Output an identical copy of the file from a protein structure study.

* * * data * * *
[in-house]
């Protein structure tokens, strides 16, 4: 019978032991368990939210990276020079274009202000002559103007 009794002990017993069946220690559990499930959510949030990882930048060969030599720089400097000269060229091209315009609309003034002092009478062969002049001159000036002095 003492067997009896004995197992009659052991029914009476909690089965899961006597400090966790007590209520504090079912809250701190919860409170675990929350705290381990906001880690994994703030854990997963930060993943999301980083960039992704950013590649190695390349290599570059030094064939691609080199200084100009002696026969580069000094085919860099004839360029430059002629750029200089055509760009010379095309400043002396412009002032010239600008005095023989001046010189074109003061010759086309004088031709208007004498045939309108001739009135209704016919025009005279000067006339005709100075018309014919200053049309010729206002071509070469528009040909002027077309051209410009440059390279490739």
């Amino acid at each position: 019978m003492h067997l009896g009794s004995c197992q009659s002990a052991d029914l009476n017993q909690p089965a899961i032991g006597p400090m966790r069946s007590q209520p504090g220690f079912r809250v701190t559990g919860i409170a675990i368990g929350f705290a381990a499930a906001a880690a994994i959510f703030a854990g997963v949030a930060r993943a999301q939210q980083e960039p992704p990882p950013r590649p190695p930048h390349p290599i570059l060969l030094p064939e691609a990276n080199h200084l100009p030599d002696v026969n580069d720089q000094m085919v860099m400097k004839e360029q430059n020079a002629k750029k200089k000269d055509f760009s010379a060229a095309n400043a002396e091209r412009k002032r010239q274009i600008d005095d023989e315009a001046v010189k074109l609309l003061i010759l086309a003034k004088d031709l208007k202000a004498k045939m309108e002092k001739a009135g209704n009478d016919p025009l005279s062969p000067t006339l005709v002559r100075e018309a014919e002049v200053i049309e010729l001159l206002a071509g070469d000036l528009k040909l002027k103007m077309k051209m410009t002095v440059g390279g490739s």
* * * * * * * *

[in-house]
């Protein structure tokens, strides 16, 4: 019978032991368990939210990276020079274009202000002559103007 009794002990017993069946220690559990499930959510949030990882930048060969030599720089400097000269060229091209315009609309003034002092009478062969002049001159000036002095 003492067997009896004995197992009659052991029914009476909690089965899961006597400090966790007590209520504090079912809250701190919860409170675990929350705290381990906001880690994994703030854990997963930060993943999301980083960039992704950013590649190695390349290599570059030094064939691609080199200084100009002696026969580069000094085919860099004839360029430059002629750029200089055509760009010379095309400043002396412009002032010239600008005095023989001046010189074109003061010759086309004088031709208007004498045939309108001739009135209704016919025009005279000067006339005709100075018309014919200053049309010729206002071509070469528009040909002027077309051209410009440059390279490739």
């Amino acid at each position: 019978m003492h067997l009896g009794s004995c197992q009659s002990a052991d029914l009476n017993q909690p089965a899961i032991g006597p400090m966790r069946s007590q209520p504090g220690f079912r809250v701190t559990g919860i409170a675990i368990g929350f705290a381990a499930a906001a880690a994994i959510f703030a854990g997963v949030a930060r993943a999301q939210q980083e960039p992704p990882p950013r590649p190695p930048h390349p290599i570059l060969l030094p064939e691609a990276n080199h200084l100009p030599d002696v026969n580069d720089q000094m085919v860099m400097k004839e360029q430059n020079a002629k750029k200089k000269d055509f760009s010379a060229a095309n400043a002396e091209r412009k002032r010239q274009i600008d005095d023989e315009a001046v010189k074109l609309l003061i010759l086309a003034k004088d031709l208007k202000a004498k045939m309108e002092k001739a009135g209704n009478d016919p025009l005279s062969p000067t006339l005709v002559r100075e018309a014919e002049v200053i049309e010729l001159l206002a071509g070469d000036l528009k040909l002027k103007m077309k051209m410009t002095v440059g390279g490739s």